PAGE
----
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Conrad v. Fields

Minnesota Court of Appeals
WL 2106302 (2007)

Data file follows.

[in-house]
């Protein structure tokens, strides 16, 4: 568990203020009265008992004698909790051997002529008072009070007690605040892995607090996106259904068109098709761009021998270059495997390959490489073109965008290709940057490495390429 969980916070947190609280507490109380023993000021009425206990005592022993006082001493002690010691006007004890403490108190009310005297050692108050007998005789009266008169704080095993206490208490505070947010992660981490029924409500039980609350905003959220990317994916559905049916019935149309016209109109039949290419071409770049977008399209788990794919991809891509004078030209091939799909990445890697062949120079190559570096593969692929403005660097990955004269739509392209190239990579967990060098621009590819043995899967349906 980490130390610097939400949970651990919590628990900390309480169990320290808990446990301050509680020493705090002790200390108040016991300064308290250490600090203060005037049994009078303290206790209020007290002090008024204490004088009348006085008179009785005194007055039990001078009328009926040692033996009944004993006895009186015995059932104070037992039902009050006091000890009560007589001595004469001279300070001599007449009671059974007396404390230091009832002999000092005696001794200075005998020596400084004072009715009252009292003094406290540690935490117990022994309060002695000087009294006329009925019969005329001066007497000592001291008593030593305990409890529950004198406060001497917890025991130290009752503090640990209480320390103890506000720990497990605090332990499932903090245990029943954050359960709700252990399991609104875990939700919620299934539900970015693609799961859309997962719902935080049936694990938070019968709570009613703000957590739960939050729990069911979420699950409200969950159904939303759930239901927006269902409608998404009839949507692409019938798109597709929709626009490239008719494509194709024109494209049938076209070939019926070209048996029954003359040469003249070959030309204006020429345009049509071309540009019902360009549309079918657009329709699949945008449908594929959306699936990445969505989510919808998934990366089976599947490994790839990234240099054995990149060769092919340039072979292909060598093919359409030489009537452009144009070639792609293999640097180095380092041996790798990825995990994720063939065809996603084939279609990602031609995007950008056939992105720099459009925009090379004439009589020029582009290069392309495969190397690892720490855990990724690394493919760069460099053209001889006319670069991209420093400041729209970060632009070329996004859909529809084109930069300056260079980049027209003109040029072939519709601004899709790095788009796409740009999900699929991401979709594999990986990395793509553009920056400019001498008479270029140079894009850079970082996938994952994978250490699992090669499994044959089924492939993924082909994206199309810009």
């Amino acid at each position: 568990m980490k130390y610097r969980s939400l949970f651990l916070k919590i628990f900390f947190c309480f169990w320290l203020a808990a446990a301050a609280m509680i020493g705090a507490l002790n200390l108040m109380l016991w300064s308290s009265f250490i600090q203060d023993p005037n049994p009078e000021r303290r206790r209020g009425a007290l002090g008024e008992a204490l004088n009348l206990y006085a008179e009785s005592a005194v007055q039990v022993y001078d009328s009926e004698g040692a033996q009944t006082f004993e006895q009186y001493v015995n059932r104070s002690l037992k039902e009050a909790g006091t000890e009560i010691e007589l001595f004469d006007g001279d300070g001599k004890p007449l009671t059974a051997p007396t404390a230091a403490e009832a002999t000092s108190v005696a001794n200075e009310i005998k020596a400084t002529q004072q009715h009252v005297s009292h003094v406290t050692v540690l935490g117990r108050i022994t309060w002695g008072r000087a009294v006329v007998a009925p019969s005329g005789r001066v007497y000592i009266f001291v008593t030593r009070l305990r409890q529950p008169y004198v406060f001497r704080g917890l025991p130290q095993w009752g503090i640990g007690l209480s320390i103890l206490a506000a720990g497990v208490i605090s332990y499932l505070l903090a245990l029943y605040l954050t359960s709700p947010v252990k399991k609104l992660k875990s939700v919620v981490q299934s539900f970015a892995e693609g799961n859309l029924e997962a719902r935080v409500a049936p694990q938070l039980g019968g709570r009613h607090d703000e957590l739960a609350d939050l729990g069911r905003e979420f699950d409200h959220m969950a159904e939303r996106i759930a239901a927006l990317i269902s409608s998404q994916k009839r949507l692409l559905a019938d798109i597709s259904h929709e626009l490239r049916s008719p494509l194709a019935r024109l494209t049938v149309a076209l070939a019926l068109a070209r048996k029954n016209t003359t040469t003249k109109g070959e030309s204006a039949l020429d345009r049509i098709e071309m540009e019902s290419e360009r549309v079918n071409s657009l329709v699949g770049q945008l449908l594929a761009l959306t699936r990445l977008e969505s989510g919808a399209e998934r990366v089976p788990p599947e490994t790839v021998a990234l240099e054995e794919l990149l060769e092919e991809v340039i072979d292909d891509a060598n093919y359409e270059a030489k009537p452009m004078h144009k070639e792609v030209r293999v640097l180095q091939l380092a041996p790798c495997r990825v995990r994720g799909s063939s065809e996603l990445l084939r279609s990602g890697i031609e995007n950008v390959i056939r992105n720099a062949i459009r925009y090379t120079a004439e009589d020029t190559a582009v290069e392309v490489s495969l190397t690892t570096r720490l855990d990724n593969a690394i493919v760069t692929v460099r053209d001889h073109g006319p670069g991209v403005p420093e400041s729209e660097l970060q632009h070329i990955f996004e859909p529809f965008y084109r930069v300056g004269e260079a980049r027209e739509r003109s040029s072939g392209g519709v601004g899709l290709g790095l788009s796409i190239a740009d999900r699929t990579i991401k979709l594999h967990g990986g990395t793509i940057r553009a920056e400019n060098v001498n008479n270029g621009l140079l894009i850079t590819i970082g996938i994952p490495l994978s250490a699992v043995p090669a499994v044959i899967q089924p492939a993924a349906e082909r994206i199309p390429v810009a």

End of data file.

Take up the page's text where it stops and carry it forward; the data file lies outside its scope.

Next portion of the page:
Marjorie Conrad (plaintiff) met Walter Fields (defendant) when they were living in the same apartment complex. Fields became a wealthy and charitable businessman who paid for the education expenses of others on occasion and also helped Conrad financially from time to time. In 2000, Fields proposed that Conrad attend law school at his expense. Conrad made $45,000 a year working for Quest but still owed $5,000 on undergraduate loans and was not comfortable taking on additional debt. Fields said he would pay her tuition and expenses as they came due. Conrad quit her job and enrolled in law school in 2001. Fields made two tuition payments in the fall of 2001 but stopped payment on the second. Fields told Conrad that his assets were frozen on account of an Internal Revenue Service audit and that his payments on her behalf would therefore be delayed. In 2004, Conrad and Fields traded messages about her debt. Fields wrote that he would pay her tuition when she finished school and passed the bar exam. He later informed her that he would not cover her expenses. Conrad sued Fields, alleging negligence and breach of contract. She also averred that she had enrolled in law school in reliance on Fields’ promises. After a nonjury trial, the court awarded Conrad $87,314.63, which was the cost of her tuition and books, on the basis of promissory estoppel. Fields appealed, arguing that Conrad neither pleaded nor proved promissory estoppel.

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